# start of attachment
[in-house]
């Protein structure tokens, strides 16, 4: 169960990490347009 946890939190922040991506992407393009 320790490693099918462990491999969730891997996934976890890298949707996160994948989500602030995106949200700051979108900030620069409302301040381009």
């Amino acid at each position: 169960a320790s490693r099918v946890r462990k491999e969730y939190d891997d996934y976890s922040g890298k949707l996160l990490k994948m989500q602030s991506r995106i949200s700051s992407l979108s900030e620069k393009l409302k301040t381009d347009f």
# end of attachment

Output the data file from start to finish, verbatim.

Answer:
[in-house]
């Protein structure tokens, strides 16, 4: 169960990490347009 946890939190922040991506992407393009 320790490693099918462990491999969730891997996934976890890298949707996160994948989500602030995106949200700051979108900030620069409302301040381009």
């Amino acid at each position: 169960a320790s490693r099918v946890r462990k491999e969730y939190d891997d996934y976890s922040g890298k949707l996160l990490k994948m989500q602030s991506r995106i949200s700051s992407l979108s900030e620069k393009l409302k301040t381009d347009f």